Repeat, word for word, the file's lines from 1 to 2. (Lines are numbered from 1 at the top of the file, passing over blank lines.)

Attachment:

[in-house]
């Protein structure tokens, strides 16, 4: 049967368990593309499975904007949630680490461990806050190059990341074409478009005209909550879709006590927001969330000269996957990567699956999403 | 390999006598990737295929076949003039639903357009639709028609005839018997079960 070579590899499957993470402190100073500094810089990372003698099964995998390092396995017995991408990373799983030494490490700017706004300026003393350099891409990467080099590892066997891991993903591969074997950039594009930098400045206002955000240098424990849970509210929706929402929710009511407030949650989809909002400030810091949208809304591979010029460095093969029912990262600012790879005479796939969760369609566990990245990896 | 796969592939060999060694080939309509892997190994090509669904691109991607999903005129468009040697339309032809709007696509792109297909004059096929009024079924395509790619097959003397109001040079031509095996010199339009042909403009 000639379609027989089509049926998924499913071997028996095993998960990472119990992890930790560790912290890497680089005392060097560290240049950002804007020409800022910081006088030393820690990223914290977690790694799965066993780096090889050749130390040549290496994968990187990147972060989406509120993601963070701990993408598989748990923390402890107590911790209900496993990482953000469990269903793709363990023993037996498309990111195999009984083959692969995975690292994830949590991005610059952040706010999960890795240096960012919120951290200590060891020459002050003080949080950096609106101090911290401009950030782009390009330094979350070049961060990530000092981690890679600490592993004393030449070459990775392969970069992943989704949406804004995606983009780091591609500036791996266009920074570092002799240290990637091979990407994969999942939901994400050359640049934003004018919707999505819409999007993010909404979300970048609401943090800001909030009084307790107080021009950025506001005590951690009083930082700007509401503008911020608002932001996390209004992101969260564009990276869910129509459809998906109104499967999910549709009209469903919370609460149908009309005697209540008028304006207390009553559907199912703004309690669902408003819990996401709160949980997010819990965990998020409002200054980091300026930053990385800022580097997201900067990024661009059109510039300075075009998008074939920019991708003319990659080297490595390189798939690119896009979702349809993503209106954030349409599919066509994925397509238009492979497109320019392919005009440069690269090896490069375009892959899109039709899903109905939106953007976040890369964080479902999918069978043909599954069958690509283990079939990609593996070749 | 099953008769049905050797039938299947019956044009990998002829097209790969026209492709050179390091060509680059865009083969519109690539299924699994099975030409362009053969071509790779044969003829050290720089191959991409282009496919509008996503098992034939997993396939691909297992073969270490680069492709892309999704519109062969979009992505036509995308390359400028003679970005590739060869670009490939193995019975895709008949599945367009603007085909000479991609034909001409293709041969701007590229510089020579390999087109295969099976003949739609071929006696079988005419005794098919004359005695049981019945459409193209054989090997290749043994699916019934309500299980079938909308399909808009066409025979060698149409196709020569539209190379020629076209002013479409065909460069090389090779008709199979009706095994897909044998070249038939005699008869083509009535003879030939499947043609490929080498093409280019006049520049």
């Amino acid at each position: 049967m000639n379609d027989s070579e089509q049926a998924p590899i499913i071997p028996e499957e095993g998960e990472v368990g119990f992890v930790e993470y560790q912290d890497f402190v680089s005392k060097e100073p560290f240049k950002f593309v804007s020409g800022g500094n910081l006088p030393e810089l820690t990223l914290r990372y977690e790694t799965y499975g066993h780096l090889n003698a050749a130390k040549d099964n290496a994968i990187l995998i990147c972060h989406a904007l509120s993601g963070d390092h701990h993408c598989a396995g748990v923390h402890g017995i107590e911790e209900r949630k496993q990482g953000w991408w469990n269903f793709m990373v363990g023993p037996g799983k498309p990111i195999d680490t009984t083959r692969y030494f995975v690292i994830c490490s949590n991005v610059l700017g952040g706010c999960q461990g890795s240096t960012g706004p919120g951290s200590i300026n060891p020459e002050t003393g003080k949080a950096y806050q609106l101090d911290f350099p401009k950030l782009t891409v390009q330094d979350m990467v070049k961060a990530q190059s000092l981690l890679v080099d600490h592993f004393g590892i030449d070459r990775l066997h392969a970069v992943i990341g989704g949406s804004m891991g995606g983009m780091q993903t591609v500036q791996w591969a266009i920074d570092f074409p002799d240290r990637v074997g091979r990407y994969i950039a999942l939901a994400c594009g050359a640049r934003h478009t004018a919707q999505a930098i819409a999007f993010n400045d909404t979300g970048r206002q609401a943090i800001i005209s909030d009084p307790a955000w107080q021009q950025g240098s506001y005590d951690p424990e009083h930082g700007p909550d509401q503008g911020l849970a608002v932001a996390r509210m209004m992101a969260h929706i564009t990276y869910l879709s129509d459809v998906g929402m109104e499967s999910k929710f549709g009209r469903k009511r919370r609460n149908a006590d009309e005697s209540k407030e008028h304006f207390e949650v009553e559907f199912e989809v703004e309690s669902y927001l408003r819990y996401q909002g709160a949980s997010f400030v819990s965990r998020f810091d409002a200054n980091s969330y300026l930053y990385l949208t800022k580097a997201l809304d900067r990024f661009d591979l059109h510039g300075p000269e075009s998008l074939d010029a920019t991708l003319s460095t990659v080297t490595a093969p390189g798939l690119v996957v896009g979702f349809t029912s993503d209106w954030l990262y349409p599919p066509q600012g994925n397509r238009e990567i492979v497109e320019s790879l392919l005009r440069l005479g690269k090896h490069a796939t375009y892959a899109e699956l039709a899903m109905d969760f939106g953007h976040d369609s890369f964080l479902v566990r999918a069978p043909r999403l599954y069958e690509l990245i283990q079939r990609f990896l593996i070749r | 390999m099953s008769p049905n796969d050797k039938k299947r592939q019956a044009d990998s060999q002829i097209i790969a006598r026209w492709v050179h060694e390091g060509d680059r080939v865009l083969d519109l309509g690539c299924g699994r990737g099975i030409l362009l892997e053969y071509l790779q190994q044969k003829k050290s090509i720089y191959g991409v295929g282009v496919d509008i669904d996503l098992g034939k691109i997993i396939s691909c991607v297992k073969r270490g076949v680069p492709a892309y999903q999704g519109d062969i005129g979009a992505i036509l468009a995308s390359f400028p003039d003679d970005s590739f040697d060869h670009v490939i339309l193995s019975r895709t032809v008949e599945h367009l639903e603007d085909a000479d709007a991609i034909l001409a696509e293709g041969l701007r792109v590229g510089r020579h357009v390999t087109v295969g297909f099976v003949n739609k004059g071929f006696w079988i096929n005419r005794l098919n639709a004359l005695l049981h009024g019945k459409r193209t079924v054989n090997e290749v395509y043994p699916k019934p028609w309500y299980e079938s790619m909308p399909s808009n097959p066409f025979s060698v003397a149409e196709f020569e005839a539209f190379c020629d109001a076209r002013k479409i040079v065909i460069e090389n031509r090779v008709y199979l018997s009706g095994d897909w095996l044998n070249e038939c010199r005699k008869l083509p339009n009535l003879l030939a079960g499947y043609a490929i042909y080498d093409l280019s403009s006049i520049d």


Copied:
[in-house]
């Protein structure tokens, strides 16, 4: 049967368990593309499975904007949630680490461990806050190059990341074409478009005209909550879709006590927001969330000269996957990567699956999403 | 390999006598990737295929076949003039639903357009639709028609005839018997079960 070579590899499957993470402190100073500094810089990372003698099964995998390092396995017995991408990373799983030494490490700017706004300026003393350099891409990467080099590892066997891991993903591969074997950039594009930098400045206002955000240098424990849970509210929706929402929710009511407030949650989809909002400030810091949208809304591979010029460095093969029912990262600012790879005479796939969760369609566990990245990896 | 796969592939060999060694080939309509892997190994090509669904691109991607999903005129468009040697339309032809709007696509792109297909004059096929009024079924395509790619097959003397109001040079031509095996010199339009042909403009 000639379609027989089509049926998924499913071997028996095993998960990472119990992890930790560790912290890497680089005392060097560290240049950002804007020409800022910081006088030393820690990223914290977690790694799965066993780096090889050749130390040549290496994968990187990147972060989406509120993601963070701990993408598989748990923390402890107590911790209900496993990482953000469990269903793709363990023993037996498309990111195999009984083959692969995975690292994830949590991005610059952040706010999960890795240096960012919120951290200590060891020459002050003080949080950096609106101090911290401009950030782009390009330094979350070049961060990530000092981690890679600490592993004393030449070459990775392969970069992943989704949406804004995606983009780091591609500036791996266009920074570092002799240290990637091979990407994969999942939901994400050359640049934003004018919707999505819409999007993010909404979300970048609401943090800001909030009084307790107080021009950025506001005590951690009083930082700007509401503008911020608002932001996390209004992101969260564009990276869910129509459809998906109104499967999910549709009209469903919370609460149908009309005697209540008028304006207390009553559907199912703004309690669902408003819990996401709160949980997010819990965990998020409002200054980091300026930053990385800022580097997201900067990024661009059109510039300075075009998008074939920019991708003319990659080297490595390189798939690119896009979702349809993503209106954030349409599919066509994925397509238009492979497109320019392919005009440069690269090896490069375009892959899109039709899903109905939106953007976040890369964080479902999918069978043909599954069958690509283990079939990609593996070749 | 099953008769049905050797039938299947019956044009990998002829097209790969026209492709050179390091060509680059865009083969519109690539299924699994099975030409362009053969071509790779044969003829050290720089191959991409282009496919509008996503098992034939997993396939691909297992073969270490680069492709892309999704519109062969979009992505036509995308390359400028003679970005590739060869670009490939193995019975895709008949599945367009603007085909000479991609034909001409293709041969701007590229510089020579390999087109295969099976003949739609071929006696079988005419005794098919004359005695049981019945459409193209054989090997290749043994699916019934309500299980079938909308399909808009066409025979060698149409196709020569539209190379020629076209002013479409065909460069090389090779008709199979009706095994897909044998070249038939005699008869083509009535003879030939499947043609490929080498093409280019006049520049």